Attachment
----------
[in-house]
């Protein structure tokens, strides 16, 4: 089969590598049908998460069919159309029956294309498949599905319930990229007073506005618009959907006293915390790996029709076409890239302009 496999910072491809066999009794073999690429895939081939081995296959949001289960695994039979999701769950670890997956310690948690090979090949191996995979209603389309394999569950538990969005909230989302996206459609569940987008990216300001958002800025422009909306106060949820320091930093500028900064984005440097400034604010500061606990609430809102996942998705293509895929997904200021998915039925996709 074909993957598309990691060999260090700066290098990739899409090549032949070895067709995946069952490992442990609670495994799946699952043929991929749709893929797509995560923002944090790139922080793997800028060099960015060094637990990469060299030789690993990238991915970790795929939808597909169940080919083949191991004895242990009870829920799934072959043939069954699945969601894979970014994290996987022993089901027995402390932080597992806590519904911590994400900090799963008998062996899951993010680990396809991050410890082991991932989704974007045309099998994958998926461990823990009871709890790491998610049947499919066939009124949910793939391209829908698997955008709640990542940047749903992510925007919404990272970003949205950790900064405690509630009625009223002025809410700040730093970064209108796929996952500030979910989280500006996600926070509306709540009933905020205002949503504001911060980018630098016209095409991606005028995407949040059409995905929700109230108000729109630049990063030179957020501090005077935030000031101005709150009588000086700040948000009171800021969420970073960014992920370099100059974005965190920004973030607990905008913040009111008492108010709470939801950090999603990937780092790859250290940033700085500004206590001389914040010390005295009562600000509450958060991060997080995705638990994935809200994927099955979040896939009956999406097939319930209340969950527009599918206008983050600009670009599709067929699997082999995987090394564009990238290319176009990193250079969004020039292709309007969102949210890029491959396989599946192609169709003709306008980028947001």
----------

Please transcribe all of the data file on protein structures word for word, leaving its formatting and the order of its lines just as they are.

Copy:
[in-house]
């Protein structure tokens, strides 16, 4: 089969590598049908998460069919159309029956294309498949599905319930990229007073506005618009959907006293915390790996029709076409890239302009 496999910072491809066999009794073999690429895939081939081995296959949001289960695994039979999701769950670890997956310690948690090979090949191996995979209603389309394999569950538990969005909230989302996206459609569940987008990216300001958002800025422009909306106060949820320091930093500028900064984005440097400034604010500061606990609430809102996942998705293509895929997904200021998915039925996709 074909993957598309990691060999260090700066290098990739899409090549032949070895067709995946069952490992442990609670495994799946699952043929991929749709893929797509995560923002944090790139922080793997800028060099960015060094637990990469060299030789690993990238991915970790795929939808597909169940080919083949191991004895242990009870829920799934072959043939069954699945969601894979970014994290996987022993089901027995402390932080597992806590519904911590994400900090799963008998062996899951993010680990396809991050410890082991991932989704974007045309099998994958998926461990823990009871709890790491998610049947499919066939009124949910793939391209829908698997955008709640990542940047749903992510925007919404990272970003949205950790900064405690509630009625009223002025809410700040730093970064209108796929996952500030979910989280500006996600926070509306709540009933905020205002949503504001911060980018630098016209095409991606005028995407949040059409995905929700109230108000729109630049990063030179957020501090005077935030000031101005709150009588000086700040948000009171800021969420970073960014992920370099100059974005965190920004973030607990905008913040009111008492108010709470939801950090999603990937780092790859250290940033700085500004206590001389914040010390005295009562600000509450958060991060997080995705638990994935809200994927099955979040896939009956999406097939319930209340969950527009599918206008983050600009670009599709067929699997082999995987090394564009990238290319176009990193250079969004020039292709309007969102949210890029491959396989599946192609169709003709306008980028947001």